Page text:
There is little doubt that when you are preparing for a hike such as the Appalachian Trail that physical conditioning is a major concern. The physical condition for preparation for a simple 6-mile and difficult hike is not what most of us would consider when we think of being in shape. The major differences are:
-The weight of the loaded pack on your back. – Shorter multiple day hikes with a loaded pack will help immensely with your trail conditioning, the longer the better.
* Hiking days on end with that pack on your back. – I have yet to discover a means to duplicate the conditioning required for day after day 10 to 20 mile days carrying the loaded pack. (I found out the hard way what no real condition resulted in when starting a 9-day hike on the Appalachian Trail)
WHAT TO INCLUDE WHEN PLANNING YOUR LONG HIKE
The articles that you must include in your pack include, may be where the most weight resides. Such articles are:
– Your Backpack- a principle of nature is that if space is available it will be filled. That will be a truth with your backpack. So, determining what size pack you take is your choice. Again, from personal experience, I started with a 6,000 cubic inches capacity backpack. That pack went about 200 miles until I realized that the load was more than I wanted to handle. I look at backpacks and purchased a pack with a capacity of 3,850 cubic inches. I have never looked back and have used that pack for many 9 day trips on the AT.
– The Tent Size – greatly depends on how many hikers are on the trip. With two hikers a two-person tent would work nicely if the configuration of the tent lent itself to be able to nearly equally split the weight. If not two tents become the answer. How the question turns to how little space do I need. D I need to be able to set up straight in the tent. All of the answers to these questions will greatly determine how much the tent will weigh. The decision is a personal one.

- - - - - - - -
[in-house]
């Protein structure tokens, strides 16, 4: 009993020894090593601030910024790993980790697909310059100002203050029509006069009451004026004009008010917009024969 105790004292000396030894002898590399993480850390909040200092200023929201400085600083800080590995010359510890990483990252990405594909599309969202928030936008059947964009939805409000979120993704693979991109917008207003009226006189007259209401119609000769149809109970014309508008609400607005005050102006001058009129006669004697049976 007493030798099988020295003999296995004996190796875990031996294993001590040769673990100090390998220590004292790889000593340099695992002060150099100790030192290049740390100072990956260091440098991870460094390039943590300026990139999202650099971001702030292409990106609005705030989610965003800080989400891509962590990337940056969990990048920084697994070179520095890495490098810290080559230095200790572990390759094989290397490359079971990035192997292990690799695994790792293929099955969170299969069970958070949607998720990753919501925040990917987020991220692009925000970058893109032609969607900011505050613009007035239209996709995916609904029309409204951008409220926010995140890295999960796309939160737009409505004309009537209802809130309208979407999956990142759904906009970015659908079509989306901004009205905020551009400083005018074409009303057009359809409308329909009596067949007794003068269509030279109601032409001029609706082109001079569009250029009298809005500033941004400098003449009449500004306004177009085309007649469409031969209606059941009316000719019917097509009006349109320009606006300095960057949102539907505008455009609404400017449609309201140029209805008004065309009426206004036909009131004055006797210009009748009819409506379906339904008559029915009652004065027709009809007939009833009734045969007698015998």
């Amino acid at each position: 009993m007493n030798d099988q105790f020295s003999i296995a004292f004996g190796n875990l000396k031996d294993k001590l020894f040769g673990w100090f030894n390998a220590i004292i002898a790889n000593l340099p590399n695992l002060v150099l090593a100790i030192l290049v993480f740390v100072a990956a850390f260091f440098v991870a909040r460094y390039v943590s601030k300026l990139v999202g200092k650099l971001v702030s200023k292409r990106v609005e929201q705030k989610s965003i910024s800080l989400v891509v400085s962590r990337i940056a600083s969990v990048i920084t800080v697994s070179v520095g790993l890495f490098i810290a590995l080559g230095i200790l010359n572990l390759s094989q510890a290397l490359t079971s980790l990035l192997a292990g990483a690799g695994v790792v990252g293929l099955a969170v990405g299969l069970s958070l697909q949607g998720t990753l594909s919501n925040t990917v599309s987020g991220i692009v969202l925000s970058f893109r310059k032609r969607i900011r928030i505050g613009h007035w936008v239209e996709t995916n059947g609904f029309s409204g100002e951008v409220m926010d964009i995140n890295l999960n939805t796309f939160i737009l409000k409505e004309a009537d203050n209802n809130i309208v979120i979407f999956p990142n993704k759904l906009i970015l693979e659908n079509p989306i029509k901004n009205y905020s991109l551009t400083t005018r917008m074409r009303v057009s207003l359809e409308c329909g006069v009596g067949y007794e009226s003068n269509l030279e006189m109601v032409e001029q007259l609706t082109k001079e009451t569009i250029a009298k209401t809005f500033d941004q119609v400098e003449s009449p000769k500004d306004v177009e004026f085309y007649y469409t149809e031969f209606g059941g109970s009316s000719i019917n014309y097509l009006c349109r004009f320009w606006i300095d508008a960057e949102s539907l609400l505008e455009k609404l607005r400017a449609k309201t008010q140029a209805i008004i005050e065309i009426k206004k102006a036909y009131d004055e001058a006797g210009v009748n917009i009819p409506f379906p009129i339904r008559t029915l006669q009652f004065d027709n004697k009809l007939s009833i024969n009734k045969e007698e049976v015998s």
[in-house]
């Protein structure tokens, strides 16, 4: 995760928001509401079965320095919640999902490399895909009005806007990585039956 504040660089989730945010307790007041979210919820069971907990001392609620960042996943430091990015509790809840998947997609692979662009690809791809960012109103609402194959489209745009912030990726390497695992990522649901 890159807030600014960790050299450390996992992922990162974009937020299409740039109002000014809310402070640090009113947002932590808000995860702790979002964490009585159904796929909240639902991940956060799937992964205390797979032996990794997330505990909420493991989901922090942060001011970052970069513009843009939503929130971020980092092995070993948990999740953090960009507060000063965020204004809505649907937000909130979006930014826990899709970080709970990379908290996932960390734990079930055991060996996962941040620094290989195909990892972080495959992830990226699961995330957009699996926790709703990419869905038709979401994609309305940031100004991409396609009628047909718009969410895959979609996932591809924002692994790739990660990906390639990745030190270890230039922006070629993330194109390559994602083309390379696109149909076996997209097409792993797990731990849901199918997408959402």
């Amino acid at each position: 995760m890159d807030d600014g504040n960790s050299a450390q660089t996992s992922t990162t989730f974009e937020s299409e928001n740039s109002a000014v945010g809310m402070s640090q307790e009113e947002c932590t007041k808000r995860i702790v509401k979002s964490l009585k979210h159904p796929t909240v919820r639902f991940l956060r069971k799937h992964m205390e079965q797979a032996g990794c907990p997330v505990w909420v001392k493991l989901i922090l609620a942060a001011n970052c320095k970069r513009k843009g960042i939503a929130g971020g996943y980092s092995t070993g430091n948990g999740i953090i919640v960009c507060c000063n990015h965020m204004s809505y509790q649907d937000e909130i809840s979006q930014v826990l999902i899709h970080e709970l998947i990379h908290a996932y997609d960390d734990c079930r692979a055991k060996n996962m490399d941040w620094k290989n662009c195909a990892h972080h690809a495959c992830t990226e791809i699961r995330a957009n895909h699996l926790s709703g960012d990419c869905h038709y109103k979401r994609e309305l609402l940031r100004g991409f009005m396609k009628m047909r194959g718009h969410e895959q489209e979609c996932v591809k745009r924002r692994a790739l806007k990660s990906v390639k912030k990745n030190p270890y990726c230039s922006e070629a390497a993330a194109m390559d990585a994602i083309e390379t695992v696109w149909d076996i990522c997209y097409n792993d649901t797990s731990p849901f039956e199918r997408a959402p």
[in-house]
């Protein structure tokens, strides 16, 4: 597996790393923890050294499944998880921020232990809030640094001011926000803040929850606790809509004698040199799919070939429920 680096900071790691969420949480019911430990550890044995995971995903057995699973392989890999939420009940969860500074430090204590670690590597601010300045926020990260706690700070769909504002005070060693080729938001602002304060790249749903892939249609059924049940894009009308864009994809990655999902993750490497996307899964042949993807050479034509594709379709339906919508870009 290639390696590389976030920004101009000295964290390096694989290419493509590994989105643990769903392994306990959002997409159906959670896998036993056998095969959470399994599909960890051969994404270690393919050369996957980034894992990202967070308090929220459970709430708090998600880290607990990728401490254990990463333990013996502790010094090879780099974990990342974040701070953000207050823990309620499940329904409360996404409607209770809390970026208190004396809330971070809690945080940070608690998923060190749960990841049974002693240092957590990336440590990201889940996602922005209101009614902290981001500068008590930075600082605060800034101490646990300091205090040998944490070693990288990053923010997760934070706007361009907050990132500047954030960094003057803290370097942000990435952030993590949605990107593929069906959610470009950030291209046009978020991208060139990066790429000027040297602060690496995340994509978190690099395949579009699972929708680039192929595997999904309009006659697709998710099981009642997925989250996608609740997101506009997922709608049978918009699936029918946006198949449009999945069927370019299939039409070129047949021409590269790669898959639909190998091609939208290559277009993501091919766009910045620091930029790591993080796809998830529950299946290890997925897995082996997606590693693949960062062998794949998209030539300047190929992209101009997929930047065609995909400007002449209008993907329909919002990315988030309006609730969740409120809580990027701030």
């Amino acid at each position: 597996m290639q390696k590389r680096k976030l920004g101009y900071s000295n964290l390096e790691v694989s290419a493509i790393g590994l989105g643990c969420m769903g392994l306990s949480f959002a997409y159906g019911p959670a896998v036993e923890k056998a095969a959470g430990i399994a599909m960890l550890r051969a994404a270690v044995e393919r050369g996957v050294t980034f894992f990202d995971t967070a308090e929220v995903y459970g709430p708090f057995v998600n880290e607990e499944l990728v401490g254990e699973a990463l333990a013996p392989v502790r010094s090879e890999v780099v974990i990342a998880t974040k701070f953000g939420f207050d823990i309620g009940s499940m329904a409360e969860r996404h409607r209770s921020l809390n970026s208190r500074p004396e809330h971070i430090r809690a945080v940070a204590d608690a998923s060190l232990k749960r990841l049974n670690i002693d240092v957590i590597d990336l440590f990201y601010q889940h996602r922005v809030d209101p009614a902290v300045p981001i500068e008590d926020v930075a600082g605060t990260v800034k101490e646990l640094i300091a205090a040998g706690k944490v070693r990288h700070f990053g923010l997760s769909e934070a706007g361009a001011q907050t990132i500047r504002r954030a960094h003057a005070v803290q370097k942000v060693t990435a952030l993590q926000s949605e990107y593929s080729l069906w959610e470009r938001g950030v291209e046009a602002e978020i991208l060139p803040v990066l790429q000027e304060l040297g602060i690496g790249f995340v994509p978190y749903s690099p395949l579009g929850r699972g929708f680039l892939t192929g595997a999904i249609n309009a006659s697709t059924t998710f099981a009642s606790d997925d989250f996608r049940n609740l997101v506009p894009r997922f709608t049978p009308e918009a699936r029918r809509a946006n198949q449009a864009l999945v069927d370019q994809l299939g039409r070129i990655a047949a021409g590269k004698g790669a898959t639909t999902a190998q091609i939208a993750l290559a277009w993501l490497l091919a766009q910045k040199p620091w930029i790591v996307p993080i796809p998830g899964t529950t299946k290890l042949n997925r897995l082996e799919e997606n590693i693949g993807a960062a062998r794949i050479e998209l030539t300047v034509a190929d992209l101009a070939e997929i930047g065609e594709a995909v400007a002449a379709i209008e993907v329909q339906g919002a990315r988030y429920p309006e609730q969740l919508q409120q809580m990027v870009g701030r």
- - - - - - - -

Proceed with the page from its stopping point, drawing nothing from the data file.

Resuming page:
– The Sleeping Bag – The main factor to determine is how low will the temperature reach? The next factor is the type filling. Synthetics are typically heavier. Down filled sleeping bags are lighter. I have heard some complaints about wet down sleeping bags. I carried a 20-degree down-filled sleeping bag for over a hundred mile and in 7 days of continuous rain. I still carry that sleeping bag.
-The Stove and Utensils – The weight of the stove is generally how much the fuel weighs. Propane stoves are great and I have always carried a very light stove and a propane canister. Alcohol and solid fuel stoves are lighter. I have seen through-hikers on the AT using a pop can cut in half and alcohol. This again is a personal question. The current dried foods allow for eating from the container. I have found that a small titanium pot with a lid works well and acts as a convenient place to pack stove and cleanup towel.
After these decisions are made the decisions are then what else do I want to take.